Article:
Side Bend in Yoga For Back Pain

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A yoga side bend is a great way to mobilize the spine and, yet, side bends are largely underrated. Many yoga practices favour spinal flexion and extension—forward bends and backbends—over side bending. Our spine consists of the most dynamic joints in our bodies. Maintaining back health, and effectively managing back pain, means mindfully moving the spine in every direction. That being said, when dealing with back pain there are definitely ideal ways to side bend the spine. The following yoga poses are some safe options to practice when you have back pain.

side bend yoga back pain

Seated Side Bend

This pose is gentle and accessible to just about everyone. You can do it seated on the floor or even in a chair or wheelchair.

  1. Start seated on the floor with your legs crossed. If you have tight hips and your low back rounds in this position, sit up on a block.
  2. Inhale and reach both arms up overhead. Feel your hips equally weighted on the floor.
  3. Exhale and release your right arm down beside you so your hand rests on the floor or a block.
  4. Reach your left arm over to the right. You want to create a crescent shape with your torso.
  5. Check in with your hips and make sure they are still equally weighted on the floor. Think of bringing more weight into your left hip.
  6. Your neck should be comfortable and relaxed. You can look up towards your elbow crease, forwards or down at the floor.
  7. Breathe in and out through your nose. Try to direct your breath in between your ribs on the left side as you inhale. On your exhales, move a little bit deeper into the side bend.
  8. To exit the side bend, lift the torso back up to vertical. Sweep the right arm up to meet the left. Release the left hand down to the floor and repeat on the other side.

Standing Side Bend

This is similar to the seated side bend. The main difference is that this side bend is slightly more active and, thus, deeper.

  1. Start standing upright with your big toes touching and your heels a couple of inches apart. If your low back needs more space, stand with your feet hip-width apart so the inner edges of the feet are parallel.
  2. Soften the knees slightly and draw the low belly up and in towards the spine. Let your tailbone release down towards your heels. Feel how this creates space in the low back.
  3. Inhale and reach your arms up overhead. Interlace the fingers, release the index finger and cross the thumbs.
  4. Exhale and relax your shoulders down away from your ears. If you have tight shoulders, you may need to keep a slight bend in your elbows.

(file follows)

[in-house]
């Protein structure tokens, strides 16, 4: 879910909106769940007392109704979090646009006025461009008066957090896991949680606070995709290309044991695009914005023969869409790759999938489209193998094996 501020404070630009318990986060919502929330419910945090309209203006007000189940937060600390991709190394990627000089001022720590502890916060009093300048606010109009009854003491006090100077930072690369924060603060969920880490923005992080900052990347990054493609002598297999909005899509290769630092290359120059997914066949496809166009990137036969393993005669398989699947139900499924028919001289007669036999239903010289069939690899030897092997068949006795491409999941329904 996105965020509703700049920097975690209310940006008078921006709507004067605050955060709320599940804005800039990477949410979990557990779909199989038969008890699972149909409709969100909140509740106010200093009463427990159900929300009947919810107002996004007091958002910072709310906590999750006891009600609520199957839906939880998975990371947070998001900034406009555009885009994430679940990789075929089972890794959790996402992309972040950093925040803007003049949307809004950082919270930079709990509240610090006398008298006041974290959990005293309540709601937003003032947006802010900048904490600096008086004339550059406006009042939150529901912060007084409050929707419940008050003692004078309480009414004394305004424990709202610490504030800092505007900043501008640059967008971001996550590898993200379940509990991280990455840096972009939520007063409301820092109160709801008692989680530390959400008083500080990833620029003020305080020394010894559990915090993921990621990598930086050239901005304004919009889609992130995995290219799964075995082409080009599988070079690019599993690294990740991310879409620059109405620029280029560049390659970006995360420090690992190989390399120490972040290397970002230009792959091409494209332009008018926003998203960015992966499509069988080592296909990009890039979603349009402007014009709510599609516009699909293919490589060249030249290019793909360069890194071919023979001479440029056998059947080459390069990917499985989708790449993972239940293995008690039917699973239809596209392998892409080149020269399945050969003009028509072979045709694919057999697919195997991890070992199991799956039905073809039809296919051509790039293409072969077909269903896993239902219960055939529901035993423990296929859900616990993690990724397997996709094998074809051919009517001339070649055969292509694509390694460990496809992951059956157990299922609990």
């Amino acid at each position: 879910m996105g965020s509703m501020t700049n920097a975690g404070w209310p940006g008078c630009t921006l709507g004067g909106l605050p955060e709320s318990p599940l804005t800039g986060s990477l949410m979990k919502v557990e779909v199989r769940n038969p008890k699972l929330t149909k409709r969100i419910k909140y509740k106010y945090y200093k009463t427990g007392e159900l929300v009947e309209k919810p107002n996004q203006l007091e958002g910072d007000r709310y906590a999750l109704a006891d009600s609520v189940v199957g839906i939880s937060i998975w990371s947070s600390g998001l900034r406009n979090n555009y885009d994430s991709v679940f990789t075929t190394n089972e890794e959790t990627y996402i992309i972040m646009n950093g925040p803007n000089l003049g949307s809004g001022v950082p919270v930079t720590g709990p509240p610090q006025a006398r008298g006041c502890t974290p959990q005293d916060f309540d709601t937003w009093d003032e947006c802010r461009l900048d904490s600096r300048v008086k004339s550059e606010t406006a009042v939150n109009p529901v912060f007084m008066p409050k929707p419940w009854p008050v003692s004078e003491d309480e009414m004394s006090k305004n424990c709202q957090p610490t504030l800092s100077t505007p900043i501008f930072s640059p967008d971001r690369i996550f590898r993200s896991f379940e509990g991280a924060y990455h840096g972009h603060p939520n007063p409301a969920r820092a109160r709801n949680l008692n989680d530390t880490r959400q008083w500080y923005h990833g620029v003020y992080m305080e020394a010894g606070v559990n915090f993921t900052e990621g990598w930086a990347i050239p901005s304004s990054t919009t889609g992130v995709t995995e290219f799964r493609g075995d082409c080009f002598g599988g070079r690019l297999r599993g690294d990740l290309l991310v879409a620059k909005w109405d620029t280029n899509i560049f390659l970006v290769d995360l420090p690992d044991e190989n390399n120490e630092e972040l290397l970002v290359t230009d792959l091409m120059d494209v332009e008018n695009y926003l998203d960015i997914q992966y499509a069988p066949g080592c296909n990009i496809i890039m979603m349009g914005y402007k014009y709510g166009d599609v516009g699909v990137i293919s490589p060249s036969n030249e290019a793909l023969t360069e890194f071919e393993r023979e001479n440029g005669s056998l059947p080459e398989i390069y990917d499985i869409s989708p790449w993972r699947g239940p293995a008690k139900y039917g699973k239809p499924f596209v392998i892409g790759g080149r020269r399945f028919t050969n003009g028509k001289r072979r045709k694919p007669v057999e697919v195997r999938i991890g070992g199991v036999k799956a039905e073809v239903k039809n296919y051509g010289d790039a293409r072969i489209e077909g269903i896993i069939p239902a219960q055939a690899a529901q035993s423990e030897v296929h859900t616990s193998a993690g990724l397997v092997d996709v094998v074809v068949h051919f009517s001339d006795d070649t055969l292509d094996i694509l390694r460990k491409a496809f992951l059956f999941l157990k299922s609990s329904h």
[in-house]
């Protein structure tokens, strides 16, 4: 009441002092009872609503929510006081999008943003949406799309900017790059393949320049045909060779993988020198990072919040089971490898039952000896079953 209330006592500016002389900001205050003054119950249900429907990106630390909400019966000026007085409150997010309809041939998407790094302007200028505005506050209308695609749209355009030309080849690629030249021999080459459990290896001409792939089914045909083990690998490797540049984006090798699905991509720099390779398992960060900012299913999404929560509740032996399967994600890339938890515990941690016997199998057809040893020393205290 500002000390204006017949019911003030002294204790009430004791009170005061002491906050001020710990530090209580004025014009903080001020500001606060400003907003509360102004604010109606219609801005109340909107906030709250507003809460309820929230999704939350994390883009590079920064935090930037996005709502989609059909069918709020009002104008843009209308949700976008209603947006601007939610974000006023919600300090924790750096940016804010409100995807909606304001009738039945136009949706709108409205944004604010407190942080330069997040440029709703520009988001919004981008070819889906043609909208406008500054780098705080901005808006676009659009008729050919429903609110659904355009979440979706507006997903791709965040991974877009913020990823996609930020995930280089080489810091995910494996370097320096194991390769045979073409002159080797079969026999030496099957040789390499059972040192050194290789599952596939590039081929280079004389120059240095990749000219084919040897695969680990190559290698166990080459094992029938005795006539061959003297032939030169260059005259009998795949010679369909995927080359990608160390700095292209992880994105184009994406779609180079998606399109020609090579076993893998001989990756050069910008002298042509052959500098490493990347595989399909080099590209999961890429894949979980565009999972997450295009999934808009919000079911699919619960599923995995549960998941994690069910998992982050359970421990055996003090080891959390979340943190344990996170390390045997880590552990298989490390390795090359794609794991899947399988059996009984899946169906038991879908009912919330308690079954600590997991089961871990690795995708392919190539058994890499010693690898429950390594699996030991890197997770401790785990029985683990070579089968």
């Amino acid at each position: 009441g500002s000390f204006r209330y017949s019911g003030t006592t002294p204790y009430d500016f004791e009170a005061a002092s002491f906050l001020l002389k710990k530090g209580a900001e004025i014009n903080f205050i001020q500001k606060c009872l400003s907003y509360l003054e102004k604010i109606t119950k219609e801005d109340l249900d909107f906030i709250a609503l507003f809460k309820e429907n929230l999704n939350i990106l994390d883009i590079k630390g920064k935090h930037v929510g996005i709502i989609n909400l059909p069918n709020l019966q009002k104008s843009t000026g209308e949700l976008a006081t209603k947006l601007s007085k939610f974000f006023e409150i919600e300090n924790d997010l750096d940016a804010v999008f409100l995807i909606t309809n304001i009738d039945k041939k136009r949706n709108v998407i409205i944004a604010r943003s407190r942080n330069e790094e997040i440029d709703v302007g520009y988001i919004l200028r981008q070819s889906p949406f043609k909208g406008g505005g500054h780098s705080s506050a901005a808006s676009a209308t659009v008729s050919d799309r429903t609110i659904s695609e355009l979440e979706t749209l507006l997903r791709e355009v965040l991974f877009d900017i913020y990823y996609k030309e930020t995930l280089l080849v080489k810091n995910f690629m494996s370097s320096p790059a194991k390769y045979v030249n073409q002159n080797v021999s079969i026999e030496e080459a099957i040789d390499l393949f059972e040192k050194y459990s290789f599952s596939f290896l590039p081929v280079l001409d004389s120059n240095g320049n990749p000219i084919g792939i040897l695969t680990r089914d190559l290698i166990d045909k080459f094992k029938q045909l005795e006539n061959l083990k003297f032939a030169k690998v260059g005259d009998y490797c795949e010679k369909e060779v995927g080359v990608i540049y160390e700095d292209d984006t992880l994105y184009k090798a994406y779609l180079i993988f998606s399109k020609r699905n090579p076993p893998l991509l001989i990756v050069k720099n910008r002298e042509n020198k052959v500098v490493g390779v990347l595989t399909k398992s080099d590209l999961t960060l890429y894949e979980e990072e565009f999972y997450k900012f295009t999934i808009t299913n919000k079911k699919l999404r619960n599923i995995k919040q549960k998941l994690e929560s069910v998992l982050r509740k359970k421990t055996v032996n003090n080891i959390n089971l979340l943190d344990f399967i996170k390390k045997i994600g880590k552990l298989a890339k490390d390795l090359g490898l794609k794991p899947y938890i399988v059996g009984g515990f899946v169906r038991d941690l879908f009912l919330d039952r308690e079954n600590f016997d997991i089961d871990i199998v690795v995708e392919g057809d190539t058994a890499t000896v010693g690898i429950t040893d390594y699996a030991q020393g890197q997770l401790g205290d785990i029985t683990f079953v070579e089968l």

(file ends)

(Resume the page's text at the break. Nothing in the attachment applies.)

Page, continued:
5. Inhale and lift up through your torso. Think of stretching your low ribs away from your hips.
  6. Exhale and tip your body over to the right. Let your hips move to the left to counter this shift in alignment. Remember to keep your left shoulder stacked over top of your right shoulder. You may have to draw your right shoulder forward towards the front of your mat to make this happen.
  7. Inhale to create space in the left side body with your breath. Exhale to move deeper into the shape. You can even use your right arm to pull up and over on the left arm to deepen the stretch.
  8. To come out of the side bend, inhale and bring the torso back up to vertical. Maybe take a few breaths to release the arms down by your side before repeating on the other side.

Supported Side Bend

This side bend is a great option if you have an especially sensitive back. As it is a restorative side bend, you can stay for as long as feels comfortable. Sometimes it is these longer holds that are exactly what is needed in order to allow the muscles of the back to release. For this side bend, you will need a bolster, rolled towel or blanket.

  1. Start sitting sideways on your mat with your legs tucked beside you. Place the bolster longways across your mat.
  2. Slowly lower yourself down so that your side ribs underneath your armpit are resting on the bolster. Adjust the position of the bolster so that it is comfortable.
  3. Stretch your arms over your head. The arm that is closest to the floor can be used as a pillow. The upper can rest on the upper ear.
  4. Legs can stay bent. If you need more support for your neck, place a pillow under your head and extend your bottom arm forward perpendicular to your body.
  5. Inhale space into the upper side of your body; exhale and try to relax more into the side bend. For maximum benefit, hold this side bend for at least five minutes per side.
  6. To exit the pose, use your up arm to push back up to seated. Take a moment to let your spine return to neutral before repeating on the other side.

When dealing with back pain it is important to keep the body moving. This prevents residual tension from building up and making your back pain worse. Always be mindful when moving in and out of a side bend and only go as far as feels comfortable. Over time, you should notice an improvement in your spine’s mobility and an overall feeling of space in your back.

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